The ciambella is a round Italian cake (hence the name – ciambella means “tyre” in Italian) with an interesting floury texture, somehow in between a biscuit and a pound cake. It’s great for dipping in tea or coffee, and can also be served with desserts where its dry texture works wonders – particularly as an accompaniment to creamy puddings such as chocolate mousse or creme caramel.
The basic recipe below is flavoured with lemon and vanilla, but can be easily changed to incorporate different flavours instead: rhum, amaretto liqueur, orange zest, orange blossom water, rose water, etc.
For one ciambella:
115g butter (at room temperature)
450g self raising flour
170g caster sugar
Pinch of salt
Grated zest of 1 lemon
2 eggs (reserve 1 tsp of one yolk for the glaze)
2 tsp of vanilla essence
4 tbsp of milk
1) Rub the butter it into the flour and sugar with your hands until you get a mixture that looks like fine breadcrumbs.
Mr Speranza
2) Add the eggs, milk and salt and mix together into a dough.
3) Shape the dough into a thick sausage and form a ring with it.
4) Score the dough with 4 long slashes (in a criss-cross pattern).
5)  Brush the ciambella with a glaze made with 1 tsp of beaten egg yolk and 1tsp of water.
6) Bake for 35 minutes at 190C (170C fan assisted).

Sourdough – my base recipe

Sourdough. Lots of it. fresh with salted butter and homemade blackberry jam. Toasted with serrano ham and aged comté. After a week of non-chewy food, I was ready for bread. Proper, crusty, chewy bread. Sourdough, in other words. After all, there is only so much polenta, mash, porridge, riz au lait and yogurt one can eat before entering a state of depression.

I pretty much bake a sourdough loaf a week. Sometimes I use a spelt starter, at others a rye-based one. I also vary the flours used in the main dough. strong, organic white mixed with spelt (usually), or once in a while rye, or just plain white. I know you are supposed to be exact when you bake, but I am not at all. Probably the reason why I will never be a great pastry chef. But then, again, I am not much for cake anyway. That is, unless it is really exceptional, or an apple galette.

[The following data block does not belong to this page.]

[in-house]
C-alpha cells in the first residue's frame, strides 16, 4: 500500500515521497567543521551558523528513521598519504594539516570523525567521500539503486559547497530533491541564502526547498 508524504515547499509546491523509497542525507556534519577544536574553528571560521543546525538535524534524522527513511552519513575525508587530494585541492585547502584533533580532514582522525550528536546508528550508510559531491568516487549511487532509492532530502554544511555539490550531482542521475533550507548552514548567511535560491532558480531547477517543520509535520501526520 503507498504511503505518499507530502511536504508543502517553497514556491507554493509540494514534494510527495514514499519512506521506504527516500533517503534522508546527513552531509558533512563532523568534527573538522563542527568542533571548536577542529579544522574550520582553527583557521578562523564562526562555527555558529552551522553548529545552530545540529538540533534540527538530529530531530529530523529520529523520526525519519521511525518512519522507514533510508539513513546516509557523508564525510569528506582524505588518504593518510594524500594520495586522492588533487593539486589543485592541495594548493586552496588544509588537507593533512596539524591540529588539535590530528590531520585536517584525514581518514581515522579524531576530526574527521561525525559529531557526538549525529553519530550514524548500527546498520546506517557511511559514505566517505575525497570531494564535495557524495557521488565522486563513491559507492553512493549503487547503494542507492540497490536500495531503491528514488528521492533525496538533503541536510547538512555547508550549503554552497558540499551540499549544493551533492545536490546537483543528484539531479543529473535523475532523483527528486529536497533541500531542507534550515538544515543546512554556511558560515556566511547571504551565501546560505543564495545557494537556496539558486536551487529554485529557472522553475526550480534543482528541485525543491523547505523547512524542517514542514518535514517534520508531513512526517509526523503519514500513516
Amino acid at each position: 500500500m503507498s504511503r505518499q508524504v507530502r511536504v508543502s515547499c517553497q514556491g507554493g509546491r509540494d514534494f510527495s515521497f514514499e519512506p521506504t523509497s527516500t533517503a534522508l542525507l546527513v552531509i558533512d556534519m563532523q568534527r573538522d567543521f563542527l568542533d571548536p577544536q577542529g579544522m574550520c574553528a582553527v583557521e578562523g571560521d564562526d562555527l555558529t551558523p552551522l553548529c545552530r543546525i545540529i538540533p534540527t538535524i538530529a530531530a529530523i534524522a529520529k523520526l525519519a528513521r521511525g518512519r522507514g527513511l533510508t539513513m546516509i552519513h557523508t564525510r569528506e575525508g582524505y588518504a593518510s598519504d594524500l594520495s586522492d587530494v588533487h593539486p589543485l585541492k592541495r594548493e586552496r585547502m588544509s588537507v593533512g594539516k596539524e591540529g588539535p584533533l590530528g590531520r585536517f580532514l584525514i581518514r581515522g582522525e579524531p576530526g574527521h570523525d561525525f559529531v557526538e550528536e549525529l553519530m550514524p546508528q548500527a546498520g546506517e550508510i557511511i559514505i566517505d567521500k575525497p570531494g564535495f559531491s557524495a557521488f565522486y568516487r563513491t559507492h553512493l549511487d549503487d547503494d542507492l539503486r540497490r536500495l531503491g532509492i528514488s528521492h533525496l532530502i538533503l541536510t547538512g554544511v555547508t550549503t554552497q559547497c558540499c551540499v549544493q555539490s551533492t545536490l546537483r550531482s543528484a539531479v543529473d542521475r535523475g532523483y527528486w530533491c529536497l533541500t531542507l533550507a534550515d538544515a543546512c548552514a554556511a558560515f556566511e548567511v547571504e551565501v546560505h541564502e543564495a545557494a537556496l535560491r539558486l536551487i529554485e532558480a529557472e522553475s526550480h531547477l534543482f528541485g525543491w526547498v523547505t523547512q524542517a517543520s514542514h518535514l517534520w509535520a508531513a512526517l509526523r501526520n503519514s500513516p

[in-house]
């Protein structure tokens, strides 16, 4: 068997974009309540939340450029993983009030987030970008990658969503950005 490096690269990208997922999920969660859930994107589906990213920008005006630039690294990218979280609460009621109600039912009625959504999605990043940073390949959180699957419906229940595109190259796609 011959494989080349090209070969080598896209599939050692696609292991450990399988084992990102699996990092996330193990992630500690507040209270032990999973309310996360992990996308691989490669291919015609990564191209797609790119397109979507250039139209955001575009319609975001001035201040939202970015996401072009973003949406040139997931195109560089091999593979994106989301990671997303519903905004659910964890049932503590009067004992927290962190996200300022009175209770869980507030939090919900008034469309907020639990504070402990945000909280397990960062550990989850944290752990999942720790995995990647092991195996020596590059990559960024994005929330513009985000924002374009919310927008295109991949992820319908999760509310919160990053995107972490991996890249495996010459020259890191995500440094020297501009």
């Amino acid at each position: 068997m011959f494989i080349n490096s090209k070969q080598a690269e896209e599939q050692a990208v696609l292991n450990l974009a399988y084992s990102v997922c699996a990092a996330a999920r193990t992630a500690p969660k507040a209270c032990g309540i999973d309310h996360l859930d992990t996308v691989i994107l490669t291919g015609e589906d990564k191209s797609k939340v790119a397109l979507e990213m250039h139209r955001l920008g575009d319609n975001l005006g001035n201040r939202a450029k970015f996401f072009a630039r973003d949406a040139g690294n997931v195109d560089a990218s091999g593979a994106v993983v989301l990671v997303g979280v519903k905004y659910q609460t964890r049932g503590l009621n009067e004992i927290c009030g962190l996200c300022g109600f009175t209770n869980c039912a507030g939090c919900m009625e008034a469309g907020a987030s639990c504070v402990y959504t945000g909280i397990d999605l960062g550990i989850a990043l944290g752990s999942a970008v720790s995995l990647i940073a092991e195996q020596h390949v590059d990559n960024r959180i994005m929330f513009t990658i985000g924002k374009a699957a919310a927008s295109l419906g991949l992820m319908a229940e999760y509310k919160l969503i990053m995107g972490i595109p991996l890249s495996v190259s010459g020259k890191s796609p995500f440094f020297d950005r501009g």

This recipe makes one (very) large loaf. It will keep for about a week if you use organic ingredients. It can be done in a day (morning to eve kind of thing), but it tastes much better if you do it properly. And you have to leave one hour between the folds. That cannot be skimped on. Sorry.


6 dl water

4-5 tbsp starter culture

400 g strong, white flour

200 g spelt

1-2 tsp sea salt (not heaped!)

Day one: Mix 1 dl water and starter in a very large bowl. Add 100 g flour. Stir and leave overnight on the kitchen table or somewhere else that is not too warm, not too cold, and also not drafty.

Day two: Add 1 dl of water and a further 100 g of flour. Stir and leave overnight again.

Day three: Add the final 4 dl of water, the rest of the flour, and then the salt. Give it a good stir. Knead in a ‘robot‘ for 10 minutes (no longer for spelt, please), or for 20 minutes by hand. If the dough is too sticky, add more flour after a few minutes of kneading. The dough should be wet and springy, but not impossible to handle. If it is too dry, the bread will be dense. Leave to rise for 2 hours or so.

Take the dough out of the bowl and slam it on the table (literally). Pull and stretch the dough as much as you can without tearing it. Then fold the top third of the dough towards the middle, and afterwards the bottom third over the top. Turn the dough 90 degrees and repeat. Turn a final time and repeat again. Return to the bowl and leave for another hour before repeating this process once more. Then repeat again (a final/3rd time) after a further hour’s rest. This time, transfer the dough to a large proving basket dusted with semolina, sprinkle the bottom of the loaf with polenta (corn meal), and cover with clingfilm. Leave the dough in peace overnight somewhere quite cool.

Day four: In the morning, turn on the oven to the maximum temperature, leaving the baking tray on the second-to-bottom shelf, and a loaf tin full of water on the shelf below. Mine gets to 240 C (fan). Go have a shower, grind some beans, and have a good coffee. Your oven should now be ready.